- Save a Nest Egg
You might be familiar with the phrase; the more the better. The same applies here as well. The more money you have in your business bank account, the better.
Try to save a nests egg for at least three months for operating expenses—including your potential loan payments when you make a loan application. This demonstrates the lender that you’re able to make the payment even if unexpected happens.
- Choose the Realistic Borrowing Amount
Be realistic about how much you need instead of applying for more than you need. In order to make your application a success, it’s imperative to know your cash needs. Don’t guess or ask for too much, crunch the numbers before deciding the loan amount.
Lenders might refuse business loan applications that require small amounts of money because the processing cost is fixed and lenders will make less money from a small loan than they would from a bigger loan.
Lenders will be more willing to work with enthusiastic entrepreneurs that are realistic, responsible and know how much money they need to grow and succeed.
- Calculate Your Monthly Payments
Every lender’s biggest concern is that “can you repay the loan?” If you’re unable to convince the lender, you’re behind the eight balls.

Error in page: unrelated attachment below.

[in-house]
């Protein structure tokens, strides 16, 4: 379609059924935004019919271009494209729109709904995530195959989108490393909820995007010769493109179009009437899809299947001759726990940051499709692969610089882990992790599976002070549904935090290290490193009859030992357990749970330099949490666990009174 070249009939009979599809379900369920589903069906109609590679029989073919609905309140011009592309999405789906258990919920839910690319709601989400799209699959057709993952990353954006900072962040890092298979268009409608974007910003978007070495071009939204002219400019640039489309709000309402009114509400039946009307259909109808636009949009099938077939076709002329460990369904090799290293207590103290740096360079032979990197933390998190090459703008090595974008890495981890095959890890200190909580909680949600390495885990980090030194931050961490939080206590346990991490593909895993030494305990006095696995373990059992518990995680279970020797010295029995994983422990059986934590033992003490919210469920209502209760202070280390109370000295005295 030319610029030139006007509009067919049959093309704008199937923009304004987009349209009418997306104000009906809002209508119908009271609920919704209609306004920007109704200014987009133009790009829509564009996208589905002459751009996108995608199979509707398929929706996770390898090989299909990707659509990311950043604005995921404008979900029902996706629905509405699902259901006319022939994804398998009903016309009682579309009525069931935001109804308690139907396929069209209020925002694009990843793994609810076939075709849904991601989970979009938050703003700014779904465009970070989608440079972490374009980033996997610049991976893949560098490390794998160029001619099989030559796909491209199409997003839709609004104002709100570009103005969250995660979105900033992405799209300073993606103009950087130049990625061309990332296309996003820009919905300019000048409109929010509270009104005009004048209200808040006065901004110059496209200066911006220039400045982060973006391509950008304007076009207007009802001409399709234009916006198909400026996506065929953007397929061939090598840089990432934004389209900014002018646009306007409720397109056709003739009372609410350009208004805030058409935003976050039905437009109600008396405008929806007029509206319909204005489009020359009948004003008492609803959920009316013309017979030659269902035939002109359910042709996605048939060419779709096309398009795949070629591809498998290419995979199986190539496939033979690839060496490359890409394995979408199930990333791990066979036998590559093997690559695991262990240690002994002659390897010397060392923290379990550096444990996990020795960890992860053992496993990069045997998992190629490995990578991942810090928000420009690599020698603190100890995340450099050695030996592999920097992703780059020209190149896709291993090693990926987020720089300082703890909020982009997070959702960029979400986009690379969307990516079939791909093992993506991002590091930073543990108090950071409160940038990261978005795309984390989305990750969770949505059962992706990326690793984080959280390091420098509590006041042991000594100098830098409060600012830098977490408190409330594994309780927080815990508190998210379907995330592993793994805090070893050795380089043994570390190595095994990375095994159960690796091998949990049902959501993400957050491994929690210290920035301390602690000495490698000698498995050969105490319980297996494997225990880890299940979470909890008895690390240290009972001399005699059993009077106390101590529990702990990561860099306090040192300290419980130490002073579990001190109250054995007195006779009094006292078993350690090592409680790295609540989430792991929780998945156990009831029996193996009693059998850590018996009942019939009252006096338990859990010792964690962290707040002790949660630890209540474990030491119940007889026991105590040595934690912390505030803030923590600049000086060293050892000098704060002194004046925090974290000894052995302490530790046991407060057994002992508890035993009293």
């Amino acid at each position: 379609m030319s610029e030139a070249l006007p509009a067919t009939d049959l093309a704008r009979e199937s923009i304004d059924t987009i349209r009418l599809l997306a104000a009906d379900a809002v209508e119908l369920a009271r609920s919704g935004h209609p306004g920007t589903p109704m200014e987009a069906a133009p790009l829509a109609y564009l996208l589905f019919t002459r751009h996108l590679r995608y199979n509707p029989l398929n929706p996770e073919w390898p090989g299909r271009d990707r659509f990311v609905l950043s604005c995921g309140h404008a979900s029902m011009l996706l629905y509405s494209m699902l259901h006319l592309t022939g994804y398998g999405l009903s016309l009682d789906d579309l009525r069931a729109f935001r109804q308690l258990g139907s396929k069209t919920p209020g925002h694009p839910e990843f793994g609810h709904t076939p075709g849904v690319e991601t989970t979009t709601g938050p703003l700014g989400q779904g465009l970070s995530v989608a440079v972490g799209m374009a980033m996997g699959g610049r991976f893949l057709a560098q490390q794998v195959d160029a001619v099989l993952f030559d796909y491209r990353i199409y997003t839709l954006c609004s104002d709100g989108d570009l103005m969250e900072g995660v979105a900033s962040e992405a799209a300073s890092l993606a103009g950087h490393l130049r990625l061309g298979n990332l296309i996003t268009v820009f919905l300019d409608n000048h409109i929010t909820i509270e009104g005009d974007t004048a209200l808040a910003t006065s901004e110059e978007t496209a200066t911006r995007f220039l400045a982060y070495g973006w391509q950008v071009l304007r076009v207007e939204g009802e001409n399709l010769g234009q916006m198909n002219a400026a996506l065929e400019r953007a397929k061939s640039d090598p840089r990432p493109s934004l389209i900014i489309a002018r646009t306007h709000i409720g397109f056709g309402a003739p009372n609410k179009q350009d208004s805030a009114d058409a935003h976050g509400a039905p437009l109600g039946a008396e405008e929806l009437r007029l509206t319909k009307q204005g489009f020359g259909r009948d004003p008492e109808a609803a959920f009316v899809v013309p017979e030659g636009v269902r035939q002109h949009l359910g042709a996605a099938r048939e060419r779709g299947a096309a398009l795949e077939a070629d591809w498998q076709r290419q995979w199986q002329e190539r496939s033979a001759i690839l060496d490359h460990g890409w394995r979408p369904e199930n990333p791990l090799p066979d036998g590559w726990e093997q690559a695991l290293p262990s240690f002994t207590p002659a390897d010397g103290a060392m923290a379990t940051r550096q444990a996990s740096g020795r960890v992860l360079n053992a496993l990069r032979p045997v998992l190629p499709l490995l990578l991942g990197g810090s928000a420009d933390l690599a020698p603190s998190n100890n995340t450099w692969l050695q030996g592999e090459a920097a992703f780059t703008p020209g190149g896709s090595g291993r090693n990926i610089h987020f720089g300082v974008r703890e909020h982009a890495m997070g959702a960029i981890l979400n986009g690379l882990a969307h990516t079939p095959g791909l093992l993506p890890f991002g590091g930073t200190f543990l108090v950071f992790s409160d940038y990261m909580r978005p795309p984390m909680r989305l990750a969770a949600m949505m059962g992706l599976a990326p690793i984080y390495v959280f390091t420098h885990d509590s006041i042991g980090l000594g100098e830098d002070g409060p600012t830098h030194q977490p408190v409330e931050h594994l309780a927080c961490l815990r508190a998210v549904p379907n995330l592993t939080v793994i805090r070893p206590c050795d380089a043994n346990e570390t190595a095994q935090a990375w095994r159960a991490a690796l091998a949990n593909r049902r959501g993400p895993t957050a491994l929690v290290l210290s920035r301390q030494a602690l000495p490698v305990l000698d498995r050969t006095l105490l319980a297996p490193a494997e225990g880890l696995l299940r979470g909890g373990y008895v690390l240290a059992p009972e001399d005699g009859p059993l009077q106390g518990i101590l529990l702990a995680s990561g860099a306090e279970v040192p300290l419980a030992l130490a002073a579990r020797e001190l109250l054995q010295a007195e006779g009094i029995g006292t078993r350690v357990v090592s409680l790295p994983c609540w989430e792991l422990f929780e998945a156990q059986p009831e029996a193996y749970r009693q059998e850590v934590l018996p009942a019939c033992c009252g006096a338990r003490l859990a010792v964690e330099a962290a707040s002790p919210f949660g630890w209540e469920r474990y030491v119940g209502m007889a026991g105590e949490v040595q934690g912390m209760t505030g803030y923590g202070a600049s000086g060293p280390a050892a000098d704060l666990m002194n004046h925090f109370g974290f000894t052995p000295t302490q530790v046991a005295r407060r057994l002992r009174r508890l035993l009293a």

Lenders use the debt-service coverage ratio (DSCR) and the debt-to-income ratio (DTI) to assess whether a borrower is able to afford monthly payments or not. Both ratios demonstrate business affordability and risks.
It’s advisable to calculate your DSCR and DTI scores before making a loan application. Positive ratio scores will help increase your chances of getting approval. The ratio scores will also help you discover your affordability each month—enabling you to be realistic about your borrowing amount.
Stay attentive and always ask questions to your loan officer about the payment schedules, payment methods, and loan fees. This demonstrates that you’re serious about the loan process, and also conveys that you’re thinking every piece cautiously. A sensible borrower is likely to run into unanticipated problems like prepayment fees or hidden charges.
- Collateral Appraisal
If you’re preparing to use collateral to apply for a business loan, it’s constructive to have it independently appraised via a third party. This helps in increasing your chances of approval, securing low-interest rate and more wiggle room.
Generally, the lender will order the appraisal, but Federal regulations state that the appraiser must be neutral and have no direct or indirect interest in the business. The collateral value must meet or surpass the amount remaining on loan in order for a loan to be considered secure.
- Be Patient